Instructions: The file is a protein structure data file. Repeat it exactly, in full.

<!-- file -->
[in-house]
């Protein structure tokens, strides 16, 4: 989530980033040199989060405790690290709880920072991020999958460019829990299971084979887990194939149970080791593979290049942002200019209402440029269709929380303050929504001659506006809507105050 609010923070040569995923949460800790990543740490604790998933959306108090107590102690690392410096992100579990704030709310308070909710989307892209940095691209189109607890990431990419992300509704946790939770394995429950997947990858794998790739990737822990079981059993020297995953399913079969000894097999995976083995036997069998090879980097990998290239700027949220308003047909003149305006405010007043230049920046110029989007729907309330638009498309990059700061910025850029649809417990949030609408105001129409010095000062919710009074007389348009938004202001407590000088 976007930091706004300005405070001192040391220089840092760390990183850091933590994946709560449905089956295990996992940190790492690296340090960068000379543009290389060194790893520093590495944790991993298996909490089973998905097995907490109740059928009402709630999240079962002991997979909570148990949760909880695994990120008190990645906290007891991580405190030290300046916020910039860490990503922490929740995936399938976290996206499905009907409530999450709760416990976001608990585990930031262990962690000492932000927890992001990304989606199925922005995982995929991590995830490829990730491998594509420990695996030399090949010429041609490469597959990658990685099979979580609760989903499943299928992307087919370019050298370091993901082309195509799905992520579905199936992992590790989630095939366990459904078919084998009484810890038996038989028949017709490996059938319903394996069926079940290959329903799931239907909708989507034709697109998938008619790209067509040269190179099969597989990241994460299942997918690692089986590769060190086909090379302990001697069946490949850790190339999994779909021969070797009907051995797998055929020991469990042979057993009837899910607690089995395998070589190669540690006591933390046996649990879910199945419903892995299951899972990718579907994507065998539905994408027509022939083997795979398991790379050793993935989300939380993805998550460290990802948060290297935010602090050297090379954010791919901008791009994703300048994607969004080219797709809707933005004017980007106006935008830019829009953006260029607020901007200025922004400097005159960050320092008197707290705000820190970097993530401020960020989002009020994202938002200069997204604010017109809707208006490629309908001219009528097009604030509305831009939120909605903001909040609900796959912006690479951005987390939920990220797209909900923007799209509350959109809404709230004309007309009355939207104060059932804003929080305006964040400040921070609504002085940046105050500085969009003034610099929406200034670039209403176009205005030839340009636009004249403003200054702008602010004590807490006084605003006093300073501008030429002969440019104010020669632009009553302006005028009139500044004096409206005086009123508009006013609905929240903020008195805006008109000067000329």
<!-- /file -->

[in-house]
């Protein structure tokens, strides 16, 4: 989530980033040199989060405790690290709880920072991020999958460019829990299971084979887990194939149970080791593979290049942002200019209402440029269709929380303050929504001659506006809507105050 609010923070040569995923949460800790990543740490604790998933959306108090107590102690690392410096992100579990704030709310308070909710989307892209940095691209189109607890990431990419992300509704946790939770394995429950997947990858794998790739990737822990079981059993020297995953399913079969000894097999995976083995036997069998090879980097990998290239700027949220308003047909003149305006405010007043230049920046110029989007729907309330638009498309990059700061910025850029649809417990949030609408105001129409010095000062919710009074007389348009938004202001407590000088 976007930091706004300005405070001192040391220089840092760390990183850091933590994946709560449905089956295990996992940190790492690296340090960068000379543009290389060194790893520093590495944790991993298996909490089973998905097995907490109740059928009402709630999240079962002991997979909570148990949760909880695994990120008190990645906290007891991580405190030290300046916020910039860490990503922490929740995936399938976290996206499905009907409530999450709760416990976001608990585990930031262990962690000492932000927890992001990304989606199925922005995982995929991590995830490829990730491998594509420990695996030399090949010429041609490469597959990658990685099979979580609760989903499943299928992307087919370019050298370091993901082309195509799905992520579905199936992992590790989630095939366990459904078919084998009484810890038996038989028949017709490996059938319903394996069926079940290959329903799931239907909708989507034709697109998938008619790209067509040269190179099969597989990241994460299942997918690692089986590769060190086909090379302990001697069946490949850790190339999994779909021969070797009907051995797998055929020991469990042979057993009837899910607690089995395998070589190669540690006591933390046996649990879910199945419903892995299951899972990718579907994507065998539905994408027509022939083997795979398991790379050793993935989300939380993805998550460290990802948060290297935010602090050297090379954010791919901008791009994703300048994607969004080219797709809707933005004017980007106006935008830019829009953006260029607020901007200025922004400097005159960050320092008197707290705000820190970097993530401020960020989002009020994202938002200069997204604010017109809707208006490629309908001219009528097009604030509305831009939120909605903001909040609900796959912006690479951005987390939920990220797209909900923007799209509350959109809404709230004309007309009355939207104060059932804003929080305006964040400040921070609504002085940046105050500085969009003034610099929406200034670039209403176009205005030839340009636009004249403003200054702008602010004590807490006084605003006093300073501008030429002969440019104010020669632009009553302006005028009139500044004096409206005086009123508009006013609905929240903020008195805006008109000067000329």